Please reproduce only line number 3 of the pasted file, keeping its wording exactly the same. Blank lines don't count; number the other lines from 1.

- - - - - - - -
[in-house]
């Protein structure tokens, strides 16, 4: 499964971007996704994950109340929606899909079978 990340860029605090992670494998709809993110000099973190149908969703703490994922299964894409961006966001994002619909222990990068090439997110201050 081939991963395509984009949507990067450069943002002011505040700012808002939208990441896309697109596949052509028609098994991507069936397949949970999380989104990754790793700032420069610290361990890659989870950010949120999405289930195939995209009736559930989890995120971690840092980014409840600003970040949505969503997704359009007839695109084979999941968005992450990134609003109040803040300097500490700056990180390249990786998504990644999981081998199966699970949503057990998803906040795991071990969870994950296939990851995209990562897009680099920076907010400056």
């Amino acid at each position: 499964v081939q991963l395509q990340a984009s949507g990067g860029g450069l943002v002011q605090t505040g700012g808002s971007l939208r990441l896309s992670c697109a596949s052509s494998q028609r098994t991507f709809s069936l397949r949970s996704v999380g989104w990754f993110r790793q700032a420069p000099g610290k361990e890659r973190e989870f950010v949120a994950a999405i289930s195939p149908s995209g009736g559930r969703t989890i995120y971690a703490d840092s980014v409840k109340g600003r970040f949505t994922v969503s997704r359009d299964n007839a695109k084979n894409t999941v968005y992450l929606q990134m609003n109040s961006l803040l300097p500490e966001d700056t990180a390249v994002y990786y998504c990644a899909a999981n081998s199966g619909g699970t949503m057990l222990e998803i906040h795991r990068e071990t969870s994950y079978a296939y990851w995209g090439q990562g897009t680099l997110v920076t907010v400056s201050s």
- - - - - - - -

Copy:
């Amino acid at each position: 499964v081939q991963l395509q990340a984009s949507g990067g860029g450069l943002v002011q605090t505040g700012g808002s971007l939208r990441l896309s992670c697109a596949s052509s494998q028609r098994t991507f709809s069936l397949r949970s996704v999380g989104w990754f993110r790793q700032a420069p000099g610290k361990e890659r973190e989870f950010v949120a994950a999405i289930s195939p149908s995209g009736g559930r969703t989890i995120y971690a703490d840092s980014v409840k109340g600003r970040f949505t994922v969503s997704r359009d299964n007839a695109k084979n894409t999941v968005y992450l929606q990134m609003n109040s961006l803040l300097p500490e966001d700056t990180a390249v994002y990786y998504c990644a899909a999981n081998s199966g619909g699970t949503m057990l222990e998803i906040h795991r990068e071990t969870s994950y079978a296939y990851w995209g090439q990562g897009t680099l997110v920076t907010v400056s201050s």